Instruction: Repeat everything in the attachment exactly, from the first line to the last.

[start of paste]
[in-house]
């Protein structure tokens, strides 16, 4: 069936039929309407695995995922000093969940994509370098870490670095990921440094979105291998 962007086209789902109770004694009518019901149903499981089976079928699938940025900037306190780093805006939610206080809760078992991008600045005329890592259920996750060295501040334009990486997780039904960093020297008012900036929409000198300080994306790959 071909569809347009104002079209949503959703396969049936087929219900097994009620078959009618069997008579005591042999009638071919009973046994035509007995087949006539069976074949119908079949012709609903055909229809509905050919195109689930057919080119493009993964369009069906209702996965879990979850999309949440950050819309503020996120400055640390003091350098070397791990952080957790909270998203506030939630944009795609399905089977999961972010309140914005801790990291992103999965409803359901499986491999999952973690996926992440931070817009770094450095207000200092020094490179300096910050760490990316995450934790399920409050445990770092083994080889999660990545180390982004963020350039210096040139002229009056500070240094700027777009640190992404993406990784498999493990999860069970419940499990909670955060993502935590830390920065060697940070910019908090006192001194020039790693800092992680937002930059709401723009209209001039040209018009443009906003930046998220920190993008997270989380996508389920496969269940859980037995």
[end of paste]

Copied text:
[in-house]
């Protein structure tokens, strides 16, 4: 069936039929309407695995995922000093969940994509370098870490670095990921440094979105291998 962007086209789902109770004694009518019901149903499981089976079928699938940025900037306190780093805006939610206080809760078992991008600045005329890592259920996750060295501040334009990486997780039904960093020297008012900036929409000198300080994306790959 071909569809347009104002079209949503959703396969049936087929219900097994009620078959009618069997008579005591042999009638071919009973046994035509007995087949006539069976074949119908079949012709609903055909229809509905050919195109689930057919080119493009993964369009069906209702996965879990979850999309949440950050819309503020996120400055640390003091350098070397791990952080957790909270998203506030939630944009795609399905089977999961972010309140914005801790990291992103999965409803359901499986491999999952973690996926992440931070817009770094450095207000200092020094490179300096910050760490990316995450934790399920409050445990770092083994080889999660990545180390982004963020350039210096040139002229009056500070240094700027777009640190992404993406990784498999493990999860069970419940499990909670955060993502935590830390920065060697940070910019908090006192001194020039790693800092992680937002930059709401723009209209001039040209018009443009906003930046998220920190993008997270989380996508389920496969269940859980037995």